Mickey L. Worden; Virginia L. Worden, Petitioners-appellants, v. Commissioner of Internal Revenue, Respondent-appellee, 2 F.3d 359 (10th Cir. 1993)

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US Court of Appeals for the Tenth Circuit - 2 F.3d 359 (10th Cir. 1993) Aug. 30, 1993

Mickey L. Worden and Virginia L. Worden, pro se.

Michael L. Paup, Acting Asst. Atty. Gen., Bruce R. Ellisen and Roger E. Cole, Attorneys, Tax Div., Dept. of Justice, Washington, DC, for respondent-appellee.

Before LOGAN and BRORBY, Circuit Judges, and BRIMMER, District Judge.* 

BRORBY, Circuit Judge.

Petitioners Mickey L. Worden and Virginia L. Worden1  appeal from a decision of the Tax Court affirming the respondent Commissioner of Internal Revenue's determination of federal income tax deficiency for 1982. See Worden v. Commissioner, 64 T.C.M. (CCH) 408, 1992 WL 188887 (1992). The Tax Court held that petitioner erroneously failed to include as gross income a number of insurance sales commissions that Federal Home Life Insurance Company reported as having been paid to him in 1982. The court also held that the commissions, which petitioner had waived in contracts with his clients, could not be deducted from gross income as a business expense because the waiver constituted an illegal payment under I.R.C. Sec. 162(c) (2).2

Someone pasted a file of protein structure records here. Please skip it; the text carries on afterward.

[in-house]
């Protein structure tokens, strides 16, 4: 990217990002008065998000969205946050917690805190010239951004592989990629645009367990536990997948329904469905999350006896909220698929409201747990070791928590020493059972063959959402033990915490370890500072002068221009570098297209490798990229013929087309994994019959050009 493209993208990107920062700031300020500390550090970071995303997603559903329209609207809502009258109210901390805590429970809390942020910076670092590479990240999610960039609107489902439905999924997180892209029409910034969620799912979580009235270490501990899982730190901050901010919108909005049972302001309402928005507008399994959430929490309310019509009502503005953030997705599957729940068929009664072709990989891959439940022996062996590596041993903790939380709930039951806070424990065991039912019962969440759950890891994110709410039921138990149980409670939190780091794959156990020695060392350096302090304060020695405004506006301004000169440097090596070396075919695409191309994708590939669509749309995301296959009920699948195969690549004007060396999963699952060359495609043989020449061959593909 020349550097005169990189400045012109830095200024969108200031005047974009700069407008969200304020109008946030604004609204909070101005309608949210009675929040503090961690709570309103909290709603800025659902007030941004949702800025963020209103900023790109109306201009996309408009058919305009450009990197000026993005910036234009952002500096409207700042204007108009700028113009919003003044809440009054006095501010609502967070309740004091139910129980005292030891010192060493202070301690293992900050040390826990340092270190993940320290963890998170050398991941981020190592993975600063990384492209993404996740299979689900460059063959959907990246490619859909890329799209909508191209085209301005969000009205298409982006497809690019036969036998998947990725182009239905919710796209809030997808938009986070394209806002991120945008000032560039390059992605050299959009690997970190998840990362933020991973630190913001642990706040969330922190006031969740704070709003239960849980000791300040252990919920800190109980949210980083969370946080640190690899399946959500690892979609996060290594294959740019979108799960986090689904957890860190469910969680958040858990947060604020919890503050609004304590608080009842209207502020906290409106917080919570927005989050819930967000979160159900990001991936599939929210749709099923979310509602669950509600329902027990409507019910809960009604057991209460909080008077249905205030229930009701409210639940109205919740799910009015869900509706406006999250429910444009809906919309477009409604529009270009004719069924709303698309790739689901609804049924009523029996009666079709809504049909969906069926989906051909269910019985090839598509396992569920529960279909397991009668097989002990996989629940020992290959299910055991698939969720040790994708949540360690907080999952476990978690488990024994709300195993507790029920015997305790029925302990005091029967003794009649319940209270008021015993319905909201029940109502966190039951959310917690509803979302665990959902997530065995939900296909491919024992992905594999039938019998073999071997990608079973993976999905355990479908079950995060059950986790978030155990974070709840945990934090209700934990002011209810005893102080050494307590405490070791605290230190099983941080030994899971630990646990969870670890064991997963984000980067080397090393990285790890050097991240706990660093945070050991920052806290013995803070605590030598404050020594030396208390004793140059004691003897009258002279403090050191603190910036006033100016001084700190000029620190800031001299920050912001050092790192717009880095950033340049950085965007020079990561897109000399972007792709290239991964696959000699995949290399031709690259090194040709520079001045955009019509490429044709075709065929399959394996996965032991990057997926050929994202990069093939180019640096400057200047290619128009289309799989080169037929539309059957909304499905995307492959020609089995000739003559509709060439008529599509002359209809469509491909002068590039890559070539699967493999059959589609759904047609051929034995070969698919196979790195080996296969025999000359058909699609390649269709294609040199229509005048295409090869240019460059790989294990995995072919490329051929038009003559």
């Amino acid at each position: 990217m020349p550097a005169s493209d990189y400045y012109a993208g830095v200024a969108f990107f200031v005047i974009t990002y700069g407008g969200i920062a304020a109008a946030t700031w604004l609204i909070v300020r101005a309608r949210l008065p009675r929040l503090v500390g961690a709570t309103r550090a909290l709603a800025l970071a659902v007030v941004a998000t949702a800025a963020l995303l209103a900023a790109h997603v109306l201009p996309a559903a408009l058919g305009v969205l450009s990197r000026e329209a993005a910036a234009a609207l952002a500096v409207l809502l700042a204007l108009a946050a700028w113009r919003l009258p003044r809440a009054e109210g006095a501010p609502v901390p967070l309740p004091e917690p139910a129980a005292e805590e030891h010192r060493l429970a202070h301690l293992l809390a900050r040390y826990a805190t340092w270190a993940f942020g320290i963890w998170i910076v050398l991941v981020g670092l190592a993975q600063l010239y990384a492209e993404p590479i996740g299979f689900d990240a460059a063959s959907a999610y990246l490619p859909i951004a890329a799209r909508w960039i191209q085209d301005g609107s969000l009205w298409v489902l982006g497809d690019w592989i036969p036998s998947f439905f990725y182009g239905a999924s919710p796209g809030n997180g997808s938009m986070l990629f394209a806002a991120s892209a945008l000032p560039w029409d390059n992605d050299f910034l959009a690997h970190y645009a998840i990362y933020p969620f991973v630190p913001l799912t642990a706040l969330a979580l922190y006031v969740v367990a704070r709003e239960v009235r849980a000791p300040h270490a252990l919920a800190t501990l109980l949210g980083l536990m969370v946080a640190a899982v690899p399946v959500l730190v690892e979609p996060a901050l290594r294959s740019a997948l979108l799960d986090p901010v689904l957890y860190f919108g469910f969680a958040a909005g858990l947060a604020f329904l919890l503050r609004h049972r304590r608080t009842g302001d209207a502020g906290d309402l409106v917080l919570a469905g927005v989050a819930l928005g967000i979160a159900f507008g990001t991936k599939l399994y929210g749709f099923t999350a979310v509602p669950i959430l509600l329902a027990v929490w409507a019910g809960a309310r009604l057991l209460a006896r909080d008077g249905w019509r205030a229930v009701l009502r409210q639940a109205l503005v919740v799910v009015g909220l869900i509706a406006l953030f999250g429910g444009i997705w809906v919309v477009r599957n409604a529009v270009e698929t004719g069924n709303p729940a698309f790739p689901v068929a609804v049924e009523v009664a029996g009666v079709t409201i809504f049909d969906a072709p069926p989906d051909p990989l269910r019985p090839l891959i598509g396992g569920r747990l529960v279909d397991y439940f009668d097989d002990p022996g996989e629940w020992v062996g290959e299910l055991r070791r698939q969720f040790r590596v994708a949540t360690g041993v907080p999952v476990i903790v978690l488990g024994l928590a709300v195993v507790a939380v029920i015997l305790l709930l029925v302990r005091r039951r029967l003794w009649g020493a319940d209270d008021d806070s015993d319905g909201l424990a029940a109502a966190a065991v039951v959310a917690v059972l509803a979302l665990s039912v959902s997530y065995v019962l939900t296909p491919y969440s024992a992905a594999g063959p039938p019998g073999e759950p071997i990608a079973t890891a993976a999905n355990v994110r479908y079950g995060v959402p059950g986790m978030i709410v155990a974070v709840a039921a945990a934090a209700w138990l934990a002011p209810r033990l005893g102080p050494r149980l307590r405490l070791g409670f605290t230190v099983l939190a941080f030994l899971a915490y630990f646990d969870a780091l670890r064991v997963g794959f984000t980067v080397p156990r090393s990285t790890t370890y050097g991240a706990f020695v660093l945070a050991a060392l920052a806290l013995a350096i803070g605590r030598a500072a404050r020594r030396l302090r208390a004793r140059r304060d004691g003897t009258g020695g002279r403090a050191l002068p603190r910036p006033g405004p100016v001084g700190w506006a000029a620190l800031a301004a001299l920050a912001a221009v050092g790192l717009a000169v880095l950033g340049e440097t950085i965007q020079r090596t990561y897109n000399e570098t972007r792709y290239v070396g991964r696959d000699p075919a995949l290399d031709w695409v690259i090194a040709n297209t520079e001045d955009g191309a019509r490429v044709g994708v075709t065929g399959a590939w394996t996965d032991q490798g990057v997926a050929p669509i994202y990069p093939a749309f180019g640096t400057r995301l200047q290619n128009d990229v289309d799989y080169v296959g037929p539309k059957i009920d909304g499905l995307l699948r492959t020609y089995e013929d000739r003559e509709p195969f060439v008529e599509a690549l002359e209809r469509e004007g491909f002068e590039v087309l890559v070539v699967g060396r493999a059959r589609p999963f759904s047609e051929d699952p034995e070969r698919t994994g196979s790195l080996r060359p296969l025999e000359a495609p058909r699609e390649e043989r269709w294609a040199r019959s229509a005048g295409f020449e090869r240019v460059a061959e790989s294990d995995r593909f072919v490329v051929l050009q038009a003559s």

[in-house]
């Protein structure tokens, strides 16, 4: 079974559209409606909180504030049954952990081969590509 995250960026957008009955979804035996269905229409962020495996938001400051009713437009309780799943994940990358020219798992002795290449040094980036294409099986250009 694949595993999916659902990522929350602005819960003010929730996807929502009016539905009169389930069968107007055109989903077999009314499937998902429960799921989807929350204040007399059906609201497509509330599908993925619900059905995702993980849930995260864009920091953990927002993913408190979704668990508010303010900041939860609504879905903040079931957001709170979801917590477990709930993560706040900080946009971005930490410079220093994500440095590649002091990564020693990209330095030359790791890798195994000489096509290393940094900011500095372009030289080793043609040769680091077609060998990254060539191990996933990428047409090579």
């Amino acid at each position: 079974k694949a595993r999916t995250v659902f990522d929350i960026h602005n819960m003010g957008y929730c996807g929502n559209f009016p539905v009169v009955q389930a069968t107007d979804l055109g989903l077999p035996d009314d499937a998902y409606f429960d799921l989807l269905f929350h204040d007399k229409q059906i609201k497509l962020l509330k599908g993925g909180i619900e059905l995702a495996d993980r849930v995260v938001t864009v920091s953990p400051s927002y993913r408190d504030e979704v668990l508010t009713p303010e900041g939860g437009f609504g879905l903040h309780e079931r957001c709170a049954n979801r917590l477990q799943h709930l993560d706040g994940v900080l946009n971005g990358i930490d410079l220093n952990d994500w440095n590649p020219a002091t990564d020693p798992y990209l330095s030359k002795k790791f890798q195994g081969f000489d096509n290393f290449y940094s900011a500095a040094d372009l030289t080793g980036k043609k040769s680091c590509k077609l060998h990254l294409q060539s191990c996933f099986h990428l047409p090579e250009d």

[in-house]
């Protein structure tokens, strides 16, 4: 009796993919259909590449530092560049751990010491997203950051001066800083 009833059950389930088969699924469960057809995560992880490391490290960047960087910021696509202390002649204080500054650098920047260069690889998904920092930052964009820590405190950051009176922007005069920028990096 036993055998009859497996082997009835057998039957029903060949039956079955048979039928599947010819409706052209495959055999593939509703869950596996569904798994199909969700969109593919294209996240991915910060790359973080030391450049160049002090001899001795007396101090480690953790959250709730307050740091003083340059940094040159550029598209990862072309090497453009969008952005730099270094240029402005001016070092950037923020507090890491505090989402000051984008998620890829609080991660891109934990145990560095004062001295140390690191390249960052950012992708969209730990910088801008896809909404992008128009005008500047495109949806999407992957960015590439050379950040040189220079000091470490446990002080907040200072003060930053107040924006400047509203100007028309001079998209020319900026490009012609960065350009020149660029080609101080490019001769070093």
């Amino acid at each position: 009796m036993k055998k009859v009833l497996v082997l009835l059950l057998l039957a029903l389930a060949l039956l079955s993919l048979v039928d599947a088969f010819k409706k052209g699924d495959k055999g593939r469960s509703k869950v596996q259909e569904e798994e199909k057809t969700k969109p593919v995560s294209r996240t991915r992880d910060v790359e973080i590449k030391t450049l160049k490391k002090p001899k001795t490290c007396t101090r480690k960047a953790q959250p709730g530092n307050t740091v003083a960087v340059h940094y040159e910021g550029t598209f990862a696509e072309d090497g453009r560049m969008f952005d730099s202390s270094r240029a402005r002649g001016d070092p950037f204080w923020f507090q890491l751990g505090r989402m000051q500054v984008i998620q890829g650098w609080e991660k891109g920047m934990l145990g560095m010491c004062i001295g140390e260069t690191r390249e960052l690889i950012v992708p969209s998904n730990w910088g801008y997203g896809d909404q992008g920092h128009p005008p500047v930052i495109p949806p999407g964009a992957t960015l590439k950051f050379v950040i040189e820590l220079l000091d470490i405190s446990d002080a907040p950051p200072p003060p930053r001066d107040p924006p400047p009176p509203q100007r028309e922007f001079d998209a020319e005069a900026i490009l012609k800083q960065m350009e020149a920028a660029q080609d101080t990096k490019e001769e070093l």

* Petitioner owns and operates Oak Tree Insurance Agency, Inc. in Edmond, Oklahoma. Although he primarily sells casualty and property insurance, he occasionally provides life insurance to existing clients. In 1982, petitioner sold six or seven life insurance policies through Federal Home Life Insurance Company. In making those sales, petitioner entered into a contract with each client to serve as an "insurance consultant." Each client signed a consulting agreement, which stated, in pertinent part:

[the clients] by ... virtue of this insurance consulting agreement, express our desire to empower Mickey L. Worden, ... to act as our consultant as related to insurance matters. The consultant ... will search the market and obtain insurance at the most reasonable rates available, in return for a fee....